My father’s German and doesn’t speak much English. That didn’t stop him buying a share of a buffalo farm in Saskatchewan in 1998. This resulted in friendships and visits. It’s one of his favorite places on earth, and once I started visiting also became one of mine. Now, years later, the farm is sold, and my father’s health fragile, so who knows if we’ll ever go there again.
But in the last few years we had to go twice; once for a funeral and once to help wind up the financial aftermath of a land sale. These visits turned into road trips, with my dad driving and me navigating, interpreting and organizing visits to his Saskatchewan friends.
We’ve never been close when I was a kid – no-one was close to anyone in my family – but sitting in the car together, not saying very much, I felt at ease, almost protective.
I was truly happy in those few days, just driving in that magical landscape, with the many ponds, the epic, cloud-filled skies, the stops at little restaurants serving diner food and Eastern European specials, the endless low, scrawny forests. No cell reception for days.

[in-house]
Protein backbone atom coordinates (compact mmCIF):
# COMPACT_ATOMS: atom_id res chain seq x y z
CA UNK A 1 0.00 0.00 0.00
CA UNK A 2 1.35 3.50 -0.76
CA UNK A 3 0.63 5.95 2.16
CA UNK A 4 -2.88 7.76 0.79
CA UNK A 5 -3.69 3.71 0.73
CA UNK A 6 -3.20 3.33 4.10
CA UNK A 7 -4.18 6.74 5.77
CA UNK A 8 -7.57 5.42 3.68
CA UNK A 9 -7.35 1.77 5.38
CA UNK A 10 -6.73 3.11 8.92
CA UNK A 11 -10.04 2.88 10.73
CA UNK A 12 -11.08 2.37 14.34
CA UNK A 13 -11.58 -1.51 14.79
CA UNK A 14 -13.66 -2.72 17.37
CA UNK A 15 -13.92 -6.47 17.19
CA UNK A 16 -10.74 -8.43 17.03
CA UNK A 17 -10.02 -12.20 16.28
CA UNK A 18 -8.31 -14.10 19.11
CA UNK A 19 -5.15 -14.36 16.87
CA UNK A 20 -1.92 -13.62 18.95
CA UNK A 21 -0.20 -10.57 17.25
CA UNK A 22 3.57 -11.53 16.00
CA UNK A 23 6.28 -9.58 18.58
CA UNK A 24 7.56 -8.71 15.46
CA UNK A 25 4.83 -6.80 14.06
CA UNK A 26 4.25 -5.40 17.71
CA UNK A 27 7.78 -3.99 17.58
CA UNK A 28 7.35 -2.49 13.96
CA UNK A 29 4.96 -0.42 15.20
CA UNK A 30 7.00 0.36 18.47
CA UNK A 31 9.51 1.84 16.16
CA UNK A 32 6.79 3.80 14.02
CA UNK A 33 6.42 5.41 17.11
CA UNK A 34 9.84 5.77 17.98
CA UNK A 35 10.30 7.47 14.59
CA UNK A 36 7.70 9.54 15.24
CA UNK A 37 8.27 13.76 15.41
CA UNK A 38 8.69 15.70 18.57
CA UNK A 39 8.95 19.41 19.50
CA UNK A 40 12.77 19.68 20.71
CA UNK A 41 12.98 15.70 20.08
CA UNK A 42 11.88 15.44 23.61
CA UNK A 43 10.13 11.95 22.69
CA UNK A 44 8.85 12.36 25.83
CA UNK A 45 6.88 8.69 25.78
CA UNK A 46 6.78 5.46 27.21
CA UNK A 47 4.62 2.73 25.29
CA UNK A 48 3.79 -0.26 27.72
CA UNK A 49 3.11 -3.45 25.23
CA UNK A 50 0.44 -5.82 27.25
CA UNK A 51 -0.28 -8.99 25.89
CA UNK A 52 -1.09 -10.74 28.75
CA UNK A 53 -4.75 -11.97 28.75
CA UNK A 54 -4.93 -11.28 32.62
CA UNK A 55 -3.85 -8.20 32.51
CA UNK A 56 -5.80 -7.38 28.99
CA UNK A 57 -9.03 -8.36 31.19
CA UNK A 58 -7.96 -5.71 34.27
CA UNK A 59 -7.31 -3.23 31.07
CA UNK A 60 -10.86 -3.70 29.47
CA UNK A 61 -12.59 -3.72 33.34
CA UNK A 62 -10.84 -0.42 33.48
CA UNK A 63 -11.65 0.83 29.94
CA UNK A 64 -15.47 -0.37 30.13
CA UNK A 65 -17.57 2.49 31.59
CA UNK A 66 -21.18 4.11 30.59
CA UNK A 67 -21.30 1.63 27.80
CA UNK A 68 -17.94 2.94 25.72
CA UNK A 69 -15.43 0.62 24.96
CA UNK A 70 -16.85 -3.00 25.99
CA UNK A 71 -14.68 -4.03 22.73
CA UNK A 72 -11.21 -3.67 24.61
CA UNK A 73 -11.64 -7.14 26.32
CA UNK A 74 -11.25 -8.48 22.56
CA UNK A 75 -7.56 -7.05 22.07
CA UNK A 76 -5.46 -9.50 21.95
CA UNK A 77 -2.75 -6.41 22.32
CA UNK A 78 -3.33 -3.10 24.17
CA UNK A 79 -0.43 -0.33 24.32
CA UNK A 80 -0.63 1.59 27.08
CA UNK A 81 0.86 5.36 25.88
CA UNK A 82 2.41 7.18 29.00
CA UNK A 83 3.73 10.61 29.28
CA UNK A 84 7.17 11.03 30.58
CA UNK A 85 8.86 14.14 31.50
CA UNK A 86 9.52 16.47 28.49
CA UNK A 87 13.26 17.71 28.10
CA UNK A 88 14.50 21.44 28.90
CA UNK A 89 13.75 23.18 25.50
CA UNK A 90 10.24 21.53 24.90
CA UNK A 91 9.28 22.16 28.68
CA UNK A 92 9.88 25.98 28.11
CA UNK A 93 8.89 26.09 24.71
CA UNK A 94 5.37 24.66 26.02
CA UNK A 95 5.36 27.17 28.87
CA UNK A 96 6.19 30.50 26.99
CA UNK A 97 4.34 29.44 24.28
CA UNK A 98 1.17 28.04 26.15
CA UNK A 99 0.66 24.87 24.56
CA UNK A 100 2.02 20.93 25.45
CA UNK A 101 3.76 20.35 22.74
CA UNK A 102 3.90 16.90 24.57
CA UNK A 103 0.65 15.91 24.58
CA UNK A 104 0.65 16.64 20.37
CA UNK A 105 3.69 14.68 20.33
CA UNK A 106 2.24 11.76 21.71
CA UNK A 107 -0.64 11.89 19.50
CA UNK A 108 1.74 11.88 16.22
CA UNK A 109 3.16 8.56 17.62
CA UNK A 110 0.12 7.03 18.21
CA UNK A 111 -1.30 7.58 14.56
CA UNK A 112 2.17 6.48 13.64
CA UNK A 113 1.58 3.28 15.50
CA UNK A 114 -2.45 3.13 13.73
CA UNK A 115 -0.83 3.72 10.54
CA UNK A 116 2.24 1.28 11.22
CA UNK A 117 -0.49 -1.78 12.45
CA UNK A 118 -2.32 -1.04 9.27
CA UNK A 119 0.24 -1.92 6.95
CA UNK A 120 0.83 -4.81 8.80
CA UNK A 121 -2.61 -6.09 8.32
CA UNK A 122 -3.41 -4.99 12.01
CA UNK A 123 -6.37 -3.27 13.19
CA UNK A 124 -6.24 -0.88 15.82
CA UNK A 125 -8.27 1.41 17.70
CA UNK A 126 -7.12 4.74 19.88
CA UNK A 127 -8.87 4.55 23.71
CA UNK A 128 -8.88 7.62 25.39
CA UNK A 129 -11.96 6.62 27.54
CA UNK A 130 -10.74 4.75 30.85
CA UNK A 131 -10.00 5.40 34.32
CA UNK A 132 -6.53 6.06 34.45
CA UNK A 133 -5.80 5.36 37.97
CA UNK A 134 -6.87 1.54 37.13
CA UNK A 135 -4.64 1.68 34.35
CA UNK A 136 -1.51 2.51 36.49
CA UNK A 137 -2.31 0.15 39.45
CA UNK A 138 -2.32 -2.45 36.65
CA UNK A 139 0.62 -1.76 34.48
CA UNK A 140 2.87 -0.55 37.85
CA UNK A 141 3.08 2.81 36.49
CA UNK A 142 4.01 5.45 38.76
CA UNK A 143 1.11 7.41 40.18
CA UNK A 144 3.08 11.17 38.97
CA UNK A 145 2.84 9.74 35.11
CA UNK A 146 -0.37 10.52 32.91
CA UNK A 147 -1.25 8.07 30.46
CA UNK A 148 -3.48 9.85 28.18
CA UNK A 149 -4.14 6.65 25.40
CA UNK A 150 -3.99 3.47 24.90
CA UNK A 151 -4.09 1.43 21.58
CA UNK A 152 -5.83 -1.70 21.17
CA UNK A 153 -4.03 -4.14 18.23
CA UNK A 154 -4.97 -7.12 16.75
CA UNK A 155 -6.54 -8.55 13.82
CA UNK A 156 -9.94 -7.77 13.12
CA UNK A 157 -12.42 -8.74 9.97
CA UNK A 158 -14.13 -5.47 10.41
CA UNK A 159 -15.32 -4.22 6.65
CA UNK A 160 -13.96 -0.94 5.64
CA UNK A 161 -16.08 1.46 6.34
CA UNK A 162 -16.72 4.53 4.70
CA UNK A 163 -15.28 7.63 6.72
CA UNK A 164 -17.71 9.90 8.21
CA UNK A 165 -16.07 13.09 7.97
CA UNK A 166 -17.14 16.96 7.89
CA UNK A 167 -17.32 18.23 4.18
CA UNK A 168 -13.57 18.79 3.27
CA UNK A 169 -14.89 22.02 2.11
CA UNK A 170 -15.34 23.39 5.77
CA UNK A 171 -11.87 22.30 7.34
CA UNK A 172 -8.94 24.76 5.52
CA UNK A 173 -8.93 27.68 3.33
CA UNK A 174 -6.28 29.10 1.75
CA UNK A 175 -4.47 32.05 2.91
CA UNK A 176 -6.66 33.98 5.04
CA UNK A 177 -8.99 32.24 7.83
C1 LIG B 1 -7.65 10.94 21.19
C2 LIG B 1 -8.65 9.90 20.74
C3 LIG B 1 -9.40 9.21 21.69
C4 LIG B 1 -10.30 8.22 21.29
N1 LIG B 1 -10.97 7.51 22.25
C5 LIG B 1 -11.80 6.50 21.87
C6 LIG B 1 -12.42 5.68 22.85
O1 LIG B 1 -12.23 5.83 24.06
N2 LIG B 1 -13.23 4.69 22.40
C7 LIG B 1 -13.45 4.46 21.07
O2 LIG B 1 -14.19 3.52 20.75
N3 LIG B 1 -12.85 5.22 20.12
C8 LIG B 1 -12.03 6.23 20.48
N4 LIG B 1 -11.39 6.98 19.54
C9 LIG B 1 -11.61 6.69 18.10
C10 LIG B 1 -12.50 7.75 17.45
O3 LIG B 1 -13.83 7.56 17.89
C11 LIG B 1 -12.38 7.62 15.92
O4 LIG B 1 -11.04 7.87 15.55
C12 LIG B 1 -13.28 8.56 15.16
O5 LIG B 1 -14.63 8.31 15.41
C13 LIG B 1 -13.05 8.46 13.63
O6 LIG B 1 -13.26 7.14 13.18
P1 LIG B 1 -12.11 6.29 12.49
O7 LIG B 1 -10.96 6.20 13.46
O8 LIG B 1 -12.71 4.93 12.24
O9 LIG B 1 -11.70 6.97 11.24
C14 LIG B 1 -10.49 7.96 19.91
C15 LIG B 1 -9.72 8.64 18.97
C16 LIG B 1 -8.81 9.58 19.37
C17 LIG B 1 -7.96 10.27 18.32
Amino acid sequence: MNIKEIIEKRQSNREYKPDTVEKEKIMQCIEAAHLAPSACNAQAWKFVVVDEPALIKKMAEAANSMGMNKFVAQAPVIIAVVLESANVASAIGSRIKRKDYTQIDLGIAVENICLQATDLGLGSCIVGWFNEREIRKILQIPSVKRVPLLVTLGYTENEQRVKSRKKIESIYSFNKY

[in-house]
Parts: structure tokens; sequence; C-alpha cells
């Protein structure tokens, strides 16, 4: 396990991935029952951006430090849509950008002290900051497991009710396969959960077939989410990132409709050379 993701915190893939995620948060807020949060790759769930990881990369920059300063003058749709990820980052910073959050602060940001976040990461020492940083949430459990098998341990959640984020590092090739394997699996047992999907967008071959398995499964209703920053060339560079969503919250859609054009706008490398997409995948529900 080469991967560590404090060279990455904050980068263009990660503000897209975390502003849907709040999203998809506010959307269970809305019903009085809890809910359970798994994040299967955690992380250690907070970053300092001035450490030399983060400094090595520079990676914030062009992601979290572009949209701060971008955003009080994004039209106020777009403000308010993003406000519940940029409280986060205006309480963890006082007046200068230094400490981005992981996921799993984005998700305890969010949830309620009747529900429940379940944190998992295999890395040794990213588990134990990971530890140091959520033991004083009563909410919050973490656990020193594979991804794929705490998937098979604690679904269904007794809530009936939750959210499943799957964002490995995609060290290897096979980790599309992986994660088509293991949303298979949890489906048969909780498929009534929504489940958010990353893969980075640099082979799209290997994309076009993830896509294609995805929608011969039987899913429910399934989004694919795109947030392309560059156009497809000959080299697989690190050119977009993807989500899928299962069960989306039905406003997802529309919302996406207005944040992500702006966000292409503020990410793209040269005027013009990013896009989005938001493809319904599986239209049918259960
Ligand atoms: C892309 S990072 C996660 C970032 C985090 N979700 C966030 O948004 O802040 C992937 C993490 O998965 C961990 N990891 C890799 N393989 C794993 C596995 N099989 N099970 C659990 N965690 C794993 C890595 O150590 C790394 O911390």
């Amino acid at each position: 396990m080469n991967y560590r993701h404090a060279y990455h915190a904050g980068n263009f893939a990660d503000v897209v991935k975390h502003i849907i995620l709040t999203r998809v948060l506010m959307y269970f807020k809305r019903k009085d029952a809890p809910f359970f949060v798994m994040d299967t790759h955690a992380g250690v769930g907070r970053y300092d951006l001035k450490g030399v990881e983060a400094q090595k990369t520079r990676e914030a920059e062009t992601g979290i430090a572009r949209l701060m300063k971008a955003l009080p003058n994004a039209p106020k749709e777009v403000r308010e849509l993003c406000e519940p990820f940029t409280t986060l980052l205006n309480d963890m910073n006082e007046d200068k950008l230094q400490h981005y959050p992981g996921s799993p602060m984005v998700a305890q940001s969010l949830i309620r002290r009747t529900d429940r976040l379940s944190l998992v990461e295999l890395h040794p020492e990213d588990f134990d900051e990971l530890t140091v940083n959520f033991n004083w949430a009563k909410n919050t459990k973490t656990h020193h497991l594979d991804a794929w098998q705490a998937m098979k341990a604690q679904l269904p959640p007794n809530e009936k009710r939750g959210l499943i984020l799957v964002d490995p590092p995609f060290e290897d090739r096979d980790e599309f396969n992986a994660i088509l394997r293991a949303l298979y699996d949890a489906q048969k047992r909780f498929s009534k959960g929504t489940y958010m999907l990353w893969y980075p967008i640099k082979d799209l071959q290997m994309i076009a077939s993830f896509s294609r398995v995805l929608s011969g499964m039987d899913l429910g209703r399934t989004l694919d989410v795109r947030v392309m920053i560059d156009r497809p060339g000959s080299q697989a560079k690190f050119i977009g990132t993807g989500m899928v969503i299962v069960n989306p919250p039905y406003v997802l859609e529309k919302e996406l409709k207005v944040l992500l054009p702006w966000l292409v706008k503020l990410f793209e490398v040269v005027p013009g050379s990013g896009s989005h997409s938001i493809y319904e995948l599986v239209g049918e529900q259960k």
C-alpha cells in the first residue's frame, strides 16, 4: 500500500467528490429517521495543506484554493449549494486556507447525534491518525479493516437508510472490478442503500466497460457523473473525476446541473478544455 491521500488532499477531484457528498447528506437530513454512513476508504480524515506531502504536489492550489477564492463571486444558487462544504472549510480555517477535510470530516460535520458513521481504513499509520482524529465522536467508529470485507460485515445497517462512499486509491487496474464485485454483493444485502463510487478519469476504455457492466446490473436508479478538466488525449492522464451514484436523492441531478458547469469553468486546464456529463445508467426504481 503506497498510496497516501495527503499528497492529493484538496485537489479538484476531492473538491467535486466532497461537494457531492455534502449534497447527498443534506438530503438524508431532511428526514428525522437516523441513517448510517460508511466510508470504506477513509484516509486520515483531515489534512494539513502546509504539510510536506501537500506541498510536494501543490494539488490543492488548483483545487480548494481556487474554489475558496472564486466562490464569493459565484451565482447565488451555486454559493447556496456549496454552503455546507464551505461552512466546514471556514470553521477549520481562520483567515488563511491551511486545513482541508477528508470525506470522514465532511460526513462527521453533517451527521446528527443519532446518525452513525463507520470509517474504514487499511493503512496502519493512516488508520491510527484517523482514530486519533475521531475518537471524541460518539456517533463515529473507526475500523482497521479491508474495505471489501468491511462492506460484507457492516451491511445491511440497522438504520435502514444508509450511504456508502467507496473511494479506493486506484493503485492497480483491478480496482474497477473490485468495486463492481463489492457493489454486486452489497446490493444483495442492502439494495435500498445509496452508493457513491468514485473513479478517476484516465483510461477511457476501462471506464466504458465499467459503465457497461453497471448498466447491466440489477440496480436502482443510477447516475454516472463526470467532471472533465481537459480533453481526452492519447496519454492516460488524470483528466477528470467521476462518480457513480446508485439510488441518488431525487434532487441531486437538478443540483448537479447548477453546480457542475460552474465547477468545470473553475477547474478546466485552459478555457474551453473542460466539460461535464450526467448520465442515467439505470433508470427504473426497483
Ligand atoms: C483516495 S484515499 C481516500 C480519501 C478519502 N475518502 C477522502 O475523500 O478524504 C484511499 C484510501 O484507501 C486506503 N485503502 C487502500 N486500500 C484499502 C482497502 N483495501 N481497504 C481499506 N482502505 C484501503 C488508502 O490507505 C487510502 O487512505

My favorite places among favorite places is a lake with a little lodge near Lake Montreal used mostly by bear hunters. It’s behind a gate but a friend of my father’s, and mine, has a key. The only people you will see are the local Montreal Lake Cree Nation people, especially a local trapper who lived in a little hut nearby but would sometimes wordlessly walk in, watch TV and disappear again.
Every morning we’d find new tracks, moose, bear, coyote, elk. We’d fish, just watch the leaves (fall comes early) or the sun setting. Gathering chanterelles, pine mushrooms and picking blueberries on the soft, spongy forest floor.
I often ask myself the question “would you, if you had the chance, go on to live another lifetime, or are you happy having lived just once?” Mostly I’d say, once is enough. But if my next life had more moments like these, I’d be tempted.